Given that we are in lockdown and personal contact outside of tight guidelines is prohibited, there seem to be few options except muddling through as best as we all can. Yes, it will highlight the inequalities in our society. Yes, all of the gaps (gender/race/class etc) will get magnified at best and grow even bigger at worst. We will, hopefully, eventually get back to some sort of normal.
Teachers are under even more pressure and are having to work relentlessly. It will be challenging for the teacher to maintain the level of delivery and progression by simply transferring the normal physical classroom to an online learning environment.
I am a tutor and you may think I say this because I am biased, but in my opinion, the government missed a fantastic opportunity in ensuring that children got the education and the attention they deserve.
There is a national network of talented tutors and tuition companies that should have been deployed locally to work alongside schools. Local tutors would be able to follow individual school protocols. Of course, they are not all ‘qualified teachers’, but having gone through teacher training and having worked for over 15 years as a tutor, I know that the stronger tutors would deliver as good a result as any teacher. This is something that would have worked really well.
The fact that the National Tutoring Programme was only rolled out to 33 companies means a whole layer of professional was not utilised. There is a cost attached to this.
We are told that teachers are already really stretched, so the additional hours of teaching will only mean they are further stretched.
Furthermore, as far as we can tell, the tuition providers appear to be only 33 large companies, rather than small tuition services. Creating layers will simply dilute the ‘pot’ of funds used to deliver this service.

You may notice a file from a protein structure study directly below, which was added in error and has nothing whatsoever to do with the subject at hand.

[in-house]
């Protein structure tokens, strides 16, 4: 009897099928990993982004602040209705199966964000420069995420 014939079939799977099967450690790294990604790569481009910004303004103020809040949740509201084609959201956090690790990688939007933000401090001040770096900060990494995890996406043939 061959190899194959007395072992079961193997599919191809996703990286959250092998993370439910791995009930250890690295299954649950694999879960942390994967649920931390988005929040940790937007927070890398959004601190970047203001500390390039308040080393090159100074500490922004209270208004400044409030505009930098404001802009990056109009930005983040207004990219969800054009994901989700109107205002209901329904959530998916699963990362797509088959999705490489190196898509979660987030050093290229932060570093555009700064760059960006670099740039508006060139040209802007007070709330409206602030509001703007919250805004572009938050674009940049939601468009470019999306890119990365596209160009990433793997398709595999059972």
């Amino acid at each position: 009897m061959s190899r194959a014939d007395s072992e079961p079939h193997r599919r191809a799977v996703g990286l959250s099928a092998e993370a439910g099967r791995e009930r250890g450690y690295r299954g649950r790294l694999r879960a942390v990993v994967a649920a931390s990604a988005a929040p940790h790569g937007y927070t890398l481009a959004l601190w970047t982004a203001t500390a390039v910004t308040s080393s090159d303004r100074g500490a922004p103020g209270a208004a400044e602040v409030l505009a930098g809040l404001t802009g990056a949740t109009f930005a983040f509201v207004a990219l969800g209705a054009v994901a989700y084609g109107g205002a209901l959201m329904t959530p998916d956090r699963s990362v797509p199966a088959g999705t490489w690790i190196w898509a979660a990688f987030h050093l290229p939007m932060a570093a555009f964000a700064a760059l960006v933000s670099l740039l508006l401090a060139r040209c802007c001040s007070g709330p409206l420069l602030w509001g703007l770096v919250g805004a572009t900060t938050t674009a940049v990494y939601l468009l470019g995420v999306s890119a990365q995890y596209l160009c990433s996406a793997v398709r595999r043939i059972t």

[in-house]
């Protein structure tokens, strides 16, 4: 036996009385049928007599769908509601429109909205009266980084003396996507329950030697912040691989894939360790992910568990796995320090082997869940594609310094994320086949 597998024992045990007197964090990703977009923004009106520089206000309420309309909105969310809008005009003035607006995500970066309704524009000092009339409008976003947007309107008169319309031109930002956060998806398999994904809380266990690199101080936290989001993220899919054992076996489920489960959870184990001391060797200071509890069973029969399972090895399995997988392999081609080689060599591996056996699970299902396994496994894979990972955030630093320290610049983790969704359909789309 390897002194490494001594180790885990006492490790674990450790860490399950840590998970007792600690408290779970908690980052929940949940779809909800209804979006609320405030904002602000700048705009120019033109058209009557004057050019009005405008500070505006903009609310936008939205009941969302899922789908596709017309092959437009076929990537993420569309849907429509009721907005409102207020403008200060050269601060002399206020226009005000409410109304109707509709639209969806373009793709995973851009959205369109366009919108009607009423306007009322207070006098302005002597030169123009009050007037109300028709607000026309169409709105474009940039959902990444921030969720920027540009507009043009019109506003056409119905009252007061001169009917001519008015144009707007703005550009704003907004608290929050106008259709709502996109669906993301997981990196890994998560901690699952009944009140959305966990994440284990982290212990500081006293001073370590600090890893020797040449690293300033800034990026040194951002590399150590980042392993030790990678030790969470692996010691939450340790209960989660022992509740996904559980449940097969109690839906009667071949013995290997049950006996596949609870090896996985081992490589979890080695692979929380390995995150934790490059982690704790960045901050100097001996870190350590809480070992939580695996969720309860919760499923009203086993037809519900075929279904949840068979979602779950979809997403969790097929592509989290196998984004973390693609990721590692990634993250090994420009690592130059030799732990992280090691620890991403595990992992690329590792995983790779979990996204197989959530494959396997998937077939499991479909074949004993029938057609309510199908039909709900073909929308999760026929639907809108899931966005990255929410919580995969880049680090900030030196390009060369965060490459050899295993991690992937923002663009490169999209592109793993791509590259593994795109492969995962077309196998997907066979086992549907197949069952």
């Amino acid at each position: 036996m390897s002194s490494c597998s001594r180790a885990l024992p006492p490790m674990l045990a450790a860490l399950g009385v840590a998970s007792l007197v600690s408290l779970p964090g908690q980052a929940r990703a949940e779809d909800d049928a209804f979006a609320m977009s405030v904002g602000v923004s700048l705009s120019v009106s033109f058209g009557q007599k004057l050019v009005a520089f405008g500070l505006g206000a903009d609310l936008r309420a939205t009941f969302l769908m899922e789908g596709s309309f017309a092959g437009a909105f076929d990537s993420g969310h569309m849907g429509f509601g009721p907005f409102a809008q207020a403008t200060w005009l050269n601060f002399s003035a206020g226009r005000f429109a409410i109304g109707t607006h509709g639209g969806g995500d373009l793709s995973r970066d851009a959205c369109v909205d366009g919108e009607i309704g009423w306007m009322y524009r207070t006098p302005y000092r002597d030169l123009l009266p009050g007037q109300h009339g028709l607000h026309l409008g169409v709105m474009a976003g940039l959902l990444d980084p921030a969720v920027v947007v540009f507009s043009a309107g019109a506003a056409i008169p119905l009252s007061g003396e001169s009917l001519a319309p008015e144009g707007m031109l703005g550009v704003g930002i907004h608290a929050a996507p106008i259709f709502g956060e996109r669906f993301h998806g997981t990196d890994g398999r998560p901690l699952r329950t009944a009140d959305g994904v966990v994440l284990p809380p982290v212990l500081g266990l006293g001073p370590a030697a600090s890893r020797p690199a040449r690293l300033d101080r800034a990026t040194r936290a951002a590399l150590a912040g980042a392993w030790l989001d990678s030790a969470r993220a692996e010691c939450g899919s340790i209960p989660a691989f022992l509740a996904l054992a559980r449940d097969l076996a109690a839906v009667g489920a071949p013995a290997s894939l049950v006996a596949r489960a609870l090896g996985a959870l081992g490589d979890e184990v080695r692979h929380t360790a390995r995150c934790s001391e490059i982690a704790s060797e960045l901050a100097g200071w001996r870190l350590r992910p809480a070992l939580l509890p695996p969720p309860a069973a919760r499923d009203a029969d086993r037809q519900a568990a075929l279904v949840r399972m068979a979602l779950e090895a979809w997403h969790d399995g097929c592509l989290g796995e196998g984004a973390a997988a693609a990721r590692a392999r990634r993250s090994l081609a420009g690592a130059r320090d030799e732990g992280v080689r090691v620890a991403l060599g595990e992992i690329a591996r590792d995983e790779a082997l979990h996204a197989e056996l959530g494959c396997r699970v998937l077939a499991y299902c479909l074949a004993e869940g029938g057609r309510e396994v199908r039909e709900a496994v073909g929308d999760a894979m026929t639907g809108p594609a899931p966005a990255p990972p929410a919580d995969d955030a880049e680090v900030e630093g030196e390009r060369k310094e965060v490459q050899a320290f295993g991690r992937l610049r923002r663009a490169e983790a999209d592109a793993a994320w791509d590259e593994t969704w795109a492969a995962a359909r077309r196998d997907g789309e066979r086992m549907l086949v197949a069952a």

At Redbridge Tuition, we are currently working online like everyone else, but we prefer the classroom approach. Of course, online learning can work well, and it is certainly better than going without any educational support. We also know that online tuition has its limitations.
Many parents who come to us have said that they have previously tried tuition but did not see any progress. In our experience, this usually when the child has just been placed in front of a computer. Very often this sort of tuition has minimal tutor input. Sometimes, no real teaching takes place. The frustration of these parents is palpable.
Classroom learning creates a sense of community and a feeling of belonging for our tutees. In an eLearning space, there is a disconnection from the local community. While this disconnect allows us to extend our reach beyond our locality, we believe it has more downsides than benefits.
At Redbridge Tuition, we do our best to keep our online sessions as fun and motivating as possible. Our tutors are subject-specialists. This means that many schools cannot to run full classes. Small group tuition, however, allows each student to stay on target with their learning. This also allows children to ask questions they may not be able to ask in class due to current constraints.
Online tuition certainly has its place. It works very well for older, self-motivated, more mature students. At the moment online learning is a sticking-plaster both for schools and tutors. It is clearly harder for teachers to conduct online classes than for tutors to conduct online tuition sessions. This is mainly due to class size.
Our tuition offers students a chance to interact with a subject specialist. This helps students maintain and even excel at their levels in school.
In setting up Redbridge Tuition, we wanted to create a place where students could thrive, enjoy learning, and flourish from the benefits of human connection. We have seen the benefits of creating, not merely an education centre, but an eLearning community around Loughton, Seven Kings and the Ilford area.
If you are interested in reading more about lockdown related topics, visit our blogs: